And the NBA season awards should go to ...

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by: Christopher Onstott Trail Blazer forward LaMarcus Aldridge, going for a loose ball in a recent home win over Dallas, deserves the NBA’s Most Improved Player award, according to Portland Tribune columnist Kerry Eggers.

With less than two weeks remaining in the NBA's regular season, I offer my version of the league's individual awards:

Most valuable player

2010 recipient: LeBron James, Cleveland

In the conversation: Kobe Bryant, L.A. Lakers; LeBron James, Miami; Kevin Durant, Oklahoma City; Dirk Nowitzki, Dallas

The winner: Derrick Rose, Chicago

My thinking: In his third season, Rose, 22, has risen to the cream of the crop of NBA players. Averaging 24.9 points and 7.8 assists, he has carried Chicago at times as teammates Carlos Boozer and Joakim Noah have lost significant time due to injuries.

Coach of the year

2010 recipient: Scotty Brooks, Oklahoma City

In the conversation: Nate McMillan, Portland; Doug Collins, Philadelphia; Gregg Popovich, San Antonio; Rick Carlisle, Dallas

The winner: Tom Thibodeau, Chicago

My thinking: It's a strong list of candidates this season - Rick Adelman of Houston, Monty Williams of New Orleans and Phil Jackson of the Lakers also merit mention. But none are more deserving than Thibodeau, a 20-year NBA assistant who, at 53, finally got his first head coaching assignment this season. Under his watch, the Bulls have improved from 41-41 a year ago to 53-19, the best record in the Eastern Conference this season.

Rookie of the year

2010 recipient: Tyreke Evans, Sacramento

In the conversation: John Wall, Washington; DeMarcus Cousins, Sacramento; Landry Fields, New York; Gary Neal, San Antonio

The winner: Blake Griffin, L.A. Clippers

My thinking: No. 1 draft pick Wall has been good, but Griffin - who missed his true rookie year with a knee injury in 2009-10 - has been sensational, leading rookies in scoring (22.4) and rebounding (12.0) while shooting .504 from the field.

Defensive player of the year

2010 recipient: Dwight Howard, Orlando

In the conversation: Rajon Rondo, Boston; Serge Ibaka, Oklahoma City; Javale McGee, Washington; Josh Smith, Atlanta

The winner: Dwight Howard, Orlando

My thinking: Howard won the award the last two years, and I wish there was someone else to reach up and grab it. Ibaka and McGee are comers, and Rondo is a terrific defender, but Howard's intimidating presence as a shot-blocker remains the overriding factor.

Most improved player

2010 recipient: Aaron Brooks, Houston

In the conversation: Kevin Love, Minnesota; Dorell Wright, Golden State; Russell Westbrook, Oklahoma City; Paul Millsap, Utah

The winner: LaMarcus Aldridge, Portland

My thinking: Perhaps this qualifies as a provincial pick. But a beefed-up Aldridge has become an inside/outside threat this season, and his improved numbers (22.2 points from 17.9 in 2009-10, 8.7 rebounds from 8.0 in 2009-10) have made him Portland's go-to guy and one of the league's top 15 players.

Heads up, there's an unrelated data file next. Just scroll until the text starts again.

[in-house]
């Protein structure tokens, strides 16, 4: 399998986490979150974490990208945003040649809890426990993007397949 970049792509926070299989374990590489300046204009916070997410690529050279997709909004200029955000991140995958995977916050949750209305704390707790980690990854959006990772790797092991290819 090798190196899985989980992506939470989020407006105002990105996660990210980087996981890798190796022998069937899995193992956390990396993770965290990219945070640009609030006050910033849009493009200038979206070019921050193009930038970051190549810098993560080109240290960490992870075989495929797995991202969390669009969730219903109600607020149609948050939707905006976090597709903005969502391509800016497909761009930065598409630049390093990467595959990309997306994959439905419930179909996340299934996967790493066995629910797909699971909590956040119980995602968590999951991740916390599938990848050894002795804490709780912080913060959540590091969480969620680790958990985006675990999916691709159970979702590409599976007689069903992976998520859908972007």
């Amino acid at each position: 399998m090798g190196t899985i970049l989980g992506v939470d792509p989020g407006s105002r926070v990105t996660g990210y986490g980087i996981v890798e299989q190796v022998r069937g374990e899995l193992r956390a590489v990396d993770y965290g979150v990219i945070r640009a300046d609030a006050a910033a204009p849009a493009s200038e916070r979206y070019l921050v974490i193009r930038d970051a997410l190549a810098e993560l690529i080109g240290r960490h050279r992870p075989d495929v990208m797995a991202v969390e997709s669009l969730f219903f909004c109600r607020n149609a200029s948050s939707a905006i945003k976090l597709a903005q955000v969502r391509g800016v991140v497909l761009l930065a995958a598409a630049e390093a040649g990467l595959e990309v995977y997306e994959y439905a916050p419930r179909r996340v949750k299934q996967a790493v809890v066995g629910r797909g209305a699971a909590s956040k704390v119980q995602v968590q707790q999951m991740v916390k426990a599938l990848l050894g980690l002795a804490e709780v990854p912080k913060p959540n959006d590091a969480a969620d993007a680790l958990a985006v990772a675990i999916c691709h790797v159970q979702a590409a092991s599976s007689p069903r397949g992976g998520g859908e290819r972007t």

Sixth man

2010 recipient: Jamal Crawford, Atlanta

In the conversation: Lamar Odom, L.A. Lakers; Jamal Crawford, Atlanta; Jason Terry, Dallas; Louis Williams, Philadelphia; James Harden, Oklahoma City

The winner: Glenn Davis, Boston

My thinking: Odom could wind up being eligible for this award, having started fewer than half of the Lakers' games. Does anyone, though, really consider this member of the U.S. national team a reserve?

Executive of the year

2010 recipient: John Hammond, Milwaukee

In the conversation: Rich Cho, Portland; Donnie Walsh, New York; Kevin O'Connor, Utah; John Paxson/Gar Forman, Chicago

The winner: Pat Riley, Miami

My thinking: Cho extended coach Nate McMillan and added Wesley Matthews and Gerald Wallace since taking over in July. Chicago's management team added Carlos Boozer (though he was a booby prize after failing on LeBron James and Dwyane Wade) and a half-dozen other free agents, including Kyle Korver.

Riley pulled off an all-time coup by convincing James, Wade and Chris Bosh to not only sign together but to accept less than maximum money to sign another free agent, Mike Miller. Sure, the Heat won't win 70 regular-season games, but they're on the short list of title contenders. And if you're talking franchise stability, James (age 26), Wade (29) and Bosh (27) are a good place to start.


First team: Kevin Durant, Oklahoma City; LeBron James, Miami; Dwight Howard, Orlando; Derrick Rose, Chicago; Kobe Bryant, L.A. Lakers

Second team: Amare Stoudemire, New York; Dirk Nowitzki, Dallas; Pau Gasol, L.A. Lakers; Dwyane Wade, Miami; Chris Paul, New Orleans

Third team: Blake Griffin, L.A. Clippers; Kevin Love, Minnesota; LaMarcus Aldridge, Portland; Deron Williams, New Jersey; Steve Nash, Phoenix

All-overpaid team: Rashard Lewis, Washington, $20.5 million; Gilbert Arenas, Orlando, $17.73 million; Vince Carter, Phoenix, $17.3 million; Peja Stojakovic, Dallas, $15.6 million; Baron Davis, Cleveland, $13.05 million

All-bargain team: Landry Fields, New York, $473,604; Jodie Meeks, Philadelphia, $762,195; Marcus Thornton, Sacramento, $762,195; Serge Ibaka, Oklahoma City, $1.2 million; Ty Lawson, Denver, $1.55 million